No second chances
Carzo was born into an Italian Catholic family in Utica, N.Y.
"It was a blast," he said. "We would have contests on the block. You know, one cocky kid would say, 'I'm the fastest,' or the smartest or the toughest. And you had to prove it right there, on the spot."
His father, Joseph, worked in a paint and hardware store, eventually becoming a minority owner. His mother, Marie, was the head emergency room nurse.
"We used to have football games on Sundays, and almost every week somebody would get hurt and have to go to the hospital for stitches," Carzo remembered. "She would just roll her eyes when we came in."
Frank Louis CarzoAge: 48
Family: Wife Cindy; daughter, Nicole, sales rep for Oracle; son, Frank, junior at James Madison University
Education: University of New York at Oswego, bachelor's in psychology, 1973; completed coursework at Wharton School of Business at University of Pennsylvania and Harvard Business School
Civic activities: Chairman of James Madison University's executive advisory board; member of Texas A&M University's executive advisory board; boardmember, Committee for Human Resource Management; boardmember, Inroads; and member of Institute of International Education's regional advisory board
Hobbies: Cars, golf
Reading list: "The Greatest Generation," by Tom Brokaw
Favorite getaway: Positano, on the Amalfi coast of Italy
Favorite restaurants: Teatro Goldoni, Osteria Goldoni
On his business: "It's all based on who you know and what they think of you."
He was a pretty good wrestler in high school and planned to go into the military after graduation. Six of his uncles served in the armed forces. Even though he finished high school at the height of the Vietnam War, he wanted his chance.
His father convinced him otherwise. And although he had missed the college application deadlines, his wrestling coach phoned the college coach.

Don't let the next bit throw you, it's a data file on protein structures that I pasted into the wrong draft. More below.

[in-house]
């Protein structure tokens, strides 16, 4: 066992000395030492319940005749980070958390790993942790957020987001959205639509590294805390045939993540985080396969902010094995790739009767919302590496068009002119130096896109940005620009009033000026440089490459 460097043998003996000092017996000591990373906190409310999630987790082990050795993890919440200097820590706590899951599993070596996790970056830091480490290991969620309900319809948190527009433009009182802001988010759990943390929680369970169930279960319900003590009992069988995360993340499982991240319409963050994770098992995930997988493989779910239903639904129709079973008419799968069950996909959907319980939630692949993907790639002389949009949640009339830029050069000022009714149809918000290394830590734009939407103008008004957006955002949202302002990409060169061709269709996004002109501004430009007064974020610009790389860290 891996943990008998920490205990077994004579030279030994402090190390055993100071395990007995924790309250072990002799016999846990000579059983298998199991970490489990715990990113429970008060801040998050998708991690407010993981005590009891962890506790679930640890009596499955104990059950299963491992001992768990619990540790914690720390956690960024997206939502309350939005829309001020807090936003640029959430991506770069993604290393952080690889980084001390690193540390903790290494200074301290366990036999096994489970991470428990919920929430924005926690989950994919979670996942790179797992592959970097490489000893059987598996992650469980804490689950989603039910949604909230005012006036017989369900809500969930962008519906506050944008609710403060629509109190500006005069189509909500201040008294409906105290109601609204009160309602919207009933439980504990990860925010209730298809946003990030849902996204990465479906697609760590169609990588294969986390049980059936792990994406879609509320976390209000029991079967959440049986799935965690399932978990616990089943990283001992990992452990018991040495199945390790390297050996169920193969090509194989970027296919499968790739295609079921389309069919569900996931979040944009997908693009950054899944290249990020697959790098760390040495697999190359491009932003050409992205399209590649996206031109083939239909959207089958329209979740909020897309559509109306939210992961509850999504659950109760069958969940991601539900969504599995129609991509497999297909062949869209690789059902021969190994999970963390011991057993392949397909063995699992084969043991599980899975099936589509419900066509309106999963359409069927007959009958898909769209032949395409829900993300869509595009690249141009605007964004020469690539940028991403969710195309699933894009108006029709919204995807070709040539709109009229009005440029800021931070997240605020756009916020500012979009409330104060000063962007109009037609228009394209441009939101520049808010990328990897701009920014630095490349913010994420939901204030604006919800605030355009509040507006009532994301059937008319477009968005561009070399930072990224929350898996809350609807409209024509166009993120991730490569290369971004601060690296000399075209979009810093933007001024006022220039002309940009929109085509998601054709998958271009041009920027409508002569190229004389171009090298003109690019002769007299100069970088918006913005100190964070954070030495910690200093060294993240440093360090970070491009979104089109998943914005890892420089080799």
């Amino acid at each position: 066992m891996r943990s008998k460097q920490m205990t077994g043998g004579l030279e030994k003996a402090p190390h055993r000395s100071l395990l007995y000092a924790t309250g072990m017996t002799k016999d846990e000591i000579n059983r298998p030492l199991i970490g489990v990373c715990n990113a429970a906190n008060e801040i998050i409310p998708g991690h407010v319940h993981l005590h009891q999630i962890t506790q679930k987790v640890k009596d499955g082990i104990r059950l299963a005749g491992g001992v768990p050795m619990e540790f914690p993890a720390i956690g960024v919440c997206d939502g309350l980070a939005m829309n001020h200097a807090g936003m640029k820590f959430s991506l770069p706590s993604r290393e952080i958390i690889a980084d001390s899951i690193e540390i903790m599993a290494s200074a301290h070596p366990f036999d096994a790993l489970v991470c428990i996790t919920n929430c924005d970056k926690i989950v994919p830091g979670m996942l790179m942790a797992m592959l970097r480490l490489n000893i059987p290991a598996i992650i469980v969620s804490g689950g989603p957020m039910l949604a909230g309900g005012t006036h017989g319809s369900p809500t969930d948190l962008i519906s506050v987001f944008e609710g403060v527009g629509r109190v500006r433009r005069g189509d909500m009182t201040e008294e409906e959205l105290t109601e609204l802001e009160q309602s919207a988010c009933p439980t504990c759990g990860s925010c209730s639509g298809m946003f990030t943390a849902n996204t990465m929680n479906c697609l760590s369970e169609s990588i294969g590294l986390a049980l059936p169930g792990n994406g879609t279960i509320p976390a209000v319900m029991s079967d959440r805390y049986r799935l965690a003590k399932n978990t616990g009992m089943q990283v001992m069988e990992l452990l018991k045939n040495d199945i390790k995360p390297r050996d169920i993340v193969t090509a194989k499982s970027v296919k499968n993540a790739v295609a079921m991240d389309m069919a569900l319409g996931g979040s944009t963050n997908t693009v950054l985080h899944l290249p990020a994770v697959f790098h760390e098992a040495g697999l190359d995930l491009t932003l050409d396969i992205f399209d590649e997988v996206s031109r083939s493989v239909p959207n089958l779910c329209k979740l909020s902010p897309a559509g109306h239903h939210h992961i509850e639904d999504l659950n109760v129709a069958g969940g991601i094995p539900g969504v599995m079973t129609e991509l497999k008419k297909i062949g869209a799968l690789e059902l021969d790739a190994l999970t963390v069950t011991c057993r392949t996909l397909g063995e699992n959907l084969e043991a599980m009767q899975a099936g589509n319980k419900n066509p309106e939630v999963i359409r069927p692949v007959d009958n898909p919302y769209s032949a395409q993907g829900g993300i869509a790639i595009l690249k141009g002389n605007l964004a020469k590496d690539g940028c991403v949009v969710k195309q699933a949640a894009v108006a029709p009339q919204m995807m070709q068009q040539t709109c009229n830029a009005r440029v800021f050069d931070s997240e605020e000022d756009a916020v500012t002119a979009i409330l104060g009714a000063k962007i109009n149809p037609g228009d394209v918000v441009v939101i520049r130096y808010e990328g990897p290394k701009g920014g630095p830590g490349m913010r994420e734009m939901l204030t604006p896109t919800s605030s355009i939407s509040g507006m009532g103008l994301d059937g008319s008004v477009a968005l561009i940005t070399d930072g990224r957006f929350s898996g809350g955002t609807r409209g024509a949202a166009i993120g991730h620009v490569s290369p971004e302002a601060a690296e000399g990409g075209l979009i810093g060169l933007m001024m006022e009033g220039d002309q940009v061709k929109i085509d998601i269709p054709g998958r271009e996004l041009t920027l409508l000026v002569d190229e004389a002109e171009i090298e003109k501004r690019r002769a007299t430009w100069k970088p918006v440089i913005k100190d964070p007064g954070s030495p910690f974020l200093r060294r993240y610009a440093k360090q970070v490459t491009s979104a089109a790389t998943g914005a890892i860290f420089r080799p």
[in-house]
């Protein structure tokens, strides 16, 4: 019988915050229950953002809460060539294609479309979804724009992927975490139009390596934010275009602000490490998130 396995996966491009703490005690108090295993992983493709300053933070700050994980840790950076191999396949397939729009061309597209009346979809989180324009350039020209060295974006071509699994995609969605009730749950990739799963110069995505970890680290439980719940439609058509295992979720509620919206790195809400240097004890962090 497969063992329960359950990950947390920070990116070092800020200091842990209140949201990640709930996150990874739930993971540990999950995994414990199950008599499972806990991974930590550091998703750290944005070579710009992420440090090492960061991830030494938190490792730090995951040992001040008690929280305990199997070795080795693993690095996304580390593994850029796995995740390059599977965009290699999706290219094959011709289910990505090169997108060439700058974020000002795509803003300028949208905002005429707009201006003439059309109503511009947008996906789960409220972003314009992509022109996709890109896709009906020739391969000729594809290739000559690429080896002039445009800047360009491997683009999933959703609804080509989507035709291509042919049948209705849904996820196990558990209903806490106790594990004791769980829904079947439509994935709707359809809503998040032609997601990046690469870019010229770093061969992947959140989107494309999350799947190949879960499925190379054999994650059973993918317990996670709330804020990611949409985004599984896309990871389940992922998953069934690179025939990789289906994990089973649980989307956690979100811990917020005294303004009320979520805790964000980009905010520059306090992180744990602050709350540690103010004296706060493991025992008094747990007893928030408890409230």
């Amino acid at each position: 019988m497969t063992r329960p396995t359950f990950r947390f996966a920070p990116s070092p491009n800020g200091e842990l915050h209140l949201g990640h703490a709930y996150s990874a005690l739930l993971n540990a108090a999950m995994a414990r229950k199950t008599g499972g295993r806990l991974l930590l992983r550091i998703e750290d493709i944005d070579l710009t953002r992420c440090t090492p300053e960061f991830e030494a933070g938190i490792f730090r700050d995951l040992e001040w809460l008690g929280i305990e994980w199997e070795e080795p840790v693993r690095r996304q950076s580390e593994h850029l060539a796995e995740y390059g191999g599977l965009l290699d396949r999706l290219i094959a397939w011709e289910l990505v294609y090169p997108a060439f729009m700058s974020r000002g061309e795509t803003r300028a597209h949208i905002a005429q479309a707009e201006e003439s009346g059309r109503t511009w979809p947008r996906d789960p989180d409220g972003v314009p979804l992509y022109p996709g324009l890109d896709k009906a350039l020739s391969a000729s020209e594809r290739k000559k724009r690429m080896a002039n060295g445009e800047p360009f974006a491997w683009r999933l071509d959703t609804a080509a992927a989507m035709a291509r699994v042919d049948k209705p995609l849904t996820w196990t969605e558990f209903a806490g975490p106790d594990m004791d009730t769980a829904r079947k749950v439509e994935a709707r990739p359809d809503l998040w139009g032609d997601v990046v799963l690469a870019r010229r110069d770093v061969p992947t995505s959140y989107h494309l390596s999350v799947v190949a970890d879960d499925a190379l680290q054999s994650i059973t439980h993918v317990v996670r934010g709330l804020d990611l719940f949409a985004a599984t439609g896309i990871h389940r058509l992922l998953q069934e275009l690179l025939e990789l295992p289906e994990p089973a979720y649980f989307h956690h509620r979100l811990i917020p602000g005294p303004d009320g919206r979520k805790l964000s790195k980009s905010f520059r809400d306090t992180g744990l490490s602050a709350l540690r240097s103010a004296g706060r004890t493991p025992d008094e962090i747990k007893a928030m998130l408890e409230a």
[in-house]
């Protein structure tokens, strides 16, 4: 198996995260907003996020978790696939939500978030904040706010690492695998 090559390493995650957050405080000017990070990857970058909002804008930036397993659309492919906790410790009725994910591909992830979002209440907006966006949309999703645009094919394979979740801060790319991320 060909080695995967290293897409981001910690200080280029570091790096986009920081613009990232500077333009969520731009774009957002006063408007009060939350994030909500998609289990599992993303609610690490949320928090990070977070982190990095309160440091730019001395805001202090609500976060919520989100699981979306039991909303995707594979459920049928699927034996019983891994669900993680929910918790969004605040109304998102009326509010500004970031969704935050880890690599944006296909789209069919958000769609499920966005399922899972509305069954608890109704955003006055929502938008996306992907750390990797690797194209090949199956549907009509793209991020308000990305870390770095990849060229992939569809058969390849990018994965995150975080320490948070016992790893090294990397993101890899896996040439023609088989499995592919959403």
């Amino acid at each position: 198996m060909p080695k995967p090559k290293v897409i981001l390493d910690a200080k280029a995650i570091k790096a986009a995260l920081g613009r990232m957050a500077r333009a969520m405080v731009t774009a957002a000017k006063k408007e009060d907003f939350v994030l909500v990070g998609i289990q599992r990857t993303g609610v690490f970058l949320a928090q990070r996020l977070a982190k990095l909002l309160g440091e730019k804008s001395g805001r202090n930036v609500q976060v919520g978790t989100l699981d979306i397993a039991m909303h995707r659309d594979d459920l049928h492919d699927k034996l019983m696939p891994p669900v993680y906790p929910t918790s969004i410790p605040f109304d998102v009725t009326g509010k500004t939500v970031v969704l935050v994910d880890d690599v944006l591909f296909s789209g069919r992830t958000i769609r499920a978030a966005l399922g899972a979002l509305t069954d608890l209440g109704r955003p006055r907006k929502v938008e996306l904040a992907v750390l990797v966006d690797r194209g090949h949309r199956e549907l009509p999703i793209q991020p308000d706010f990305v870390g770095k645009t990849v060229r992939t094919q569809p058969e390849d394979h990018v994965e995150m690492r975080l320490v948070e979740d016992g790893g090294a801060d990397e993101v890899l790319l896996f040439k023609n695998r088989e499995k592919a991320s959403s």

That fall, he began classes at the State University of New York at Oswego. There he met his future wife, Cindy, and Marino.
He started work with Xerox the weekend after graduation. His first job was as an associate foreman in a manufacturing operation.
He worked his way up at Xerox, eventually landing as a top HR exec there. And this was at a time when being in human resources came with clout.
"I had a lot of say in who would be promoted, developmental needs of the company, labor issues. It was a challenging and powerful position. I couldn't have had that much accountability in other jobs."
Climbing the Xerox ladder took a toll on his family - he moved them five times in his 20-year career - from New York to D.C. to Detroit to Connecticut and, in 1987, back to D.C. They found a dream house and were determined to stay.
Two years later, Carzo left Xerox and started his own company, the Meridian Group, doing consulting compensation work. Then the phone rang.
He told her he wasn't interested. And hung up. But she called back. He agreed to talk and ended up as vice president of Halliburton Energy Services in Houston.
He lasted a year.
"Never chase the money," Carzo advised. "The money will come. Don't let it be the driving factor."
He brought his family back to Northern Virginia and settled in McLean. Two years later, he founded Carzo Associates.
He's never doubted that he made the right decision.
"I do business on a handshake sometimes," Carzo said. "This is based on trust. If I make a mistake one time, I don't get a second chance."